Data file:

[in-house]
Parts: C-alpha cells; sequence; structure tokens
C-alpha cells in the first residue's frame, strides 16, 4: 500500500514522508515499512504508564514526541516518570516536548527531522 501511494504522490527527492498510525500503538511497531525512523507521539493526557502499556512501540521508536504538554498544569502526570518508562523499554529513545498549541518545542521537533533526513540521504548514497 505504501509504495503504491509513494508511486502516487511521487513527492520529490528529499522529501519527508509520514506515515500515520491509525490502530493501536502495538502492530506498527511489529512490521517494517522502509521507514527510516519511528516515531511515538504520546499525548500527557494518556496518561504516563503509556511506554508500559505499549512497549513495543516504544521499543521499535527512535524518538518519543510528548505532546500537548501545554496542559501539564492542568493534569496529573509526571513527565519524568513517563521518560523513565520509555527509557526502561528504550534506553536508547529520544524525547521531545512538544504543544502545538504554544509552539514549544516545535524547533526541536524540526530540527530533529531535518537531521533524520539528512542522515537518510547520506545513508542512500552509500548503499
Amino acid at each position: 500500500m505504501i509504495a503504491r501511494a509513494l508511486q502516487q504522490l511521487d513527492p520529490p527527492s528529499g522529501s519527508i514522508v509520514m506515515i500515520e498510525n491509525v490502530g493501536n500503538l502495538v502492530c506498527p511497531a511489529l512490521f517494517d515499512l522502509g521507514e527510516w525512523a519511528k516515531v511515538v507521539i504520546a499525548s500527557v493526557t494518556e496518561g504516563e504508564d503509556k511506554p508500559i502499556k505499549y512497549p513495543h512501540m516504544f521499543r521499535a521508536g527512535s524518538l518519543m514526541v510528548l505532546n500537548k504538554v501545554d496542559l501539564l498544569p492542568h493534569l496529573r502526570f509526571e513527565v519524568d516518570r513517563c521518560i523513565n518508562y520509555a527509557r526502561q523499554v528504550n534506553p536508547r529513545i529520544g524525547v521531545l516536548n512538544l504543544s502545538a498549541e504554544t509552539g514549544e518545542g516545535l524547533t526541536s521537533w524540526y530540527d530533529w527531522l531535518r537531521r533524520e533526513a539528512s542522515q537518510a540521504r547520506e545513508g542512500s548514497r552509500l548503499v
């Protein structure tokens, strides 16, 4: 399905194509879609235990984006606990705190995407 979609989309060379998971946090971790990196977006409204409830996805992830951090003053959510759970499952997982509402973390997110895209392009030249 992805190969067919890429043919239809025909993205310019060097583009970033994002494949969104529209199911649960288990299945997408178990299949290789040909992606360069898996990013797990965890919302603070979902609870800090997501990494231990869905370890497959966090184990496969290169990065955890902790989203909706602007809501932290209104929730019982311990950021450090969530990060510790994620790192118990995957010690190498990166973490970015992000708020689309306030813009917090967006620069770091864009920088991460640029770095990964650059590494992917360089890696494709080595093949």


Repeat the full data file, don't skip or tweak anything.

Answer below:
[in-house]
Parts: C-alpha cells; sequence; structure tokens
C-alpha cells in the first residue's frame, strides 16, 4: 500500500514522508515499512504508564514526541516518570516536548527531522 501511494504522490527527492498510525500503538511497531525512523507521539493526557502499556512501540521508536504538554498544569502526570518508562523499554529513545498549541518545542521537533533526513540521504548514497 505504501509504495503504491509513494508511486502516487511521487513527492520529490528529499522529501519527508509520514506515515500515520491509525490502530493501536502495538502492530506498527511489529512490521517494517522502509521507514527510516519511528516515531511515538504520546499525548500527557494518556496518561504516563503509556511506554508500559505499549512497549513495543516504544521499543521499535527512535524518538518519543510528548505532546500537548501545554496542559501539564492542568493534569496529573509526571513527565519524568513517563521518560523513565520509555527509557526502561528504550534506553536508547529520544524525547521531545512538544504543544502545538504554544509552539514549544516545535524547533526541536524540526530540527530533529531535518537531521533524520539528512542522515537518510547520506545513508542512500552509500548503499
Amino acid at each position: 500500500m505504501i509504495a503504491r501511494a509513494l508511486q502516487q504522490l511521487d513527492p520529490p527527492s528529499g522529501s519527508i514522508v509520514m506515515i500515520e498510525n491509525v490502530g493501536n500503538l502495538v502492530c506498527p511497531a511489529l512490521f517494517d515499512l522502509g521507514e527510516w525512523a519511528k516515531v511515538v507521539i504520546a499525548s500527557v493526557t494518556e496518561g504516563e504508564d503509556k511506554p508500559i502499556k505499549y512497549p513495543h512501540m516504544f521499543r521499535a521508536g527512535s524518538l518519543m514526541v510528548l505532546n500537548k504538554v501545554d496542559l501539564l498544569p492542568h493534569l496529573r502526570f509526571e513527565v519524568d516518570r513517563c521518560i523513565n518508562y520509555a527509557r526502561q523499554v528504550n534506553p536508547r529513545i529520544g524525547v521531545l516536548n512538544l504543544s502545538a498549541e504554544t509552539g514549544e518545542g516545535l524547533t526541536s521537533w524540526y530540527d530533529w527531522l531535518r537531521r533524520e533526513a539528512s542522515q537518510a540521504r547520506e545513508g542512500s548514497r552509500l548503499v
């Protein structure tokens, strides 16, 4: 399905194509879609235990984006606990705190995407 979609989309060379998971946090971790990196977006409204409830996805992830951090003053959510759970499952997982509402973390997110895209392009030249 992805190969067919890429043919239809025909993205310019060097583009970033994002494949969104529209199911649960288990299945997408178990299949290789040909992606360069898996990013797990965890919302603070979902609870800090997501990494231990869905370890497959966090184990496969290169990065955890902790989203909706602007809501932290209104929730019982311990950021450090969530990060510790994620790192118990995957010690190498990166973490970015992000708020689309306030813009917090967006620069770091864009920088991460640029770095990964650059590494992917360089890696494709080595093949």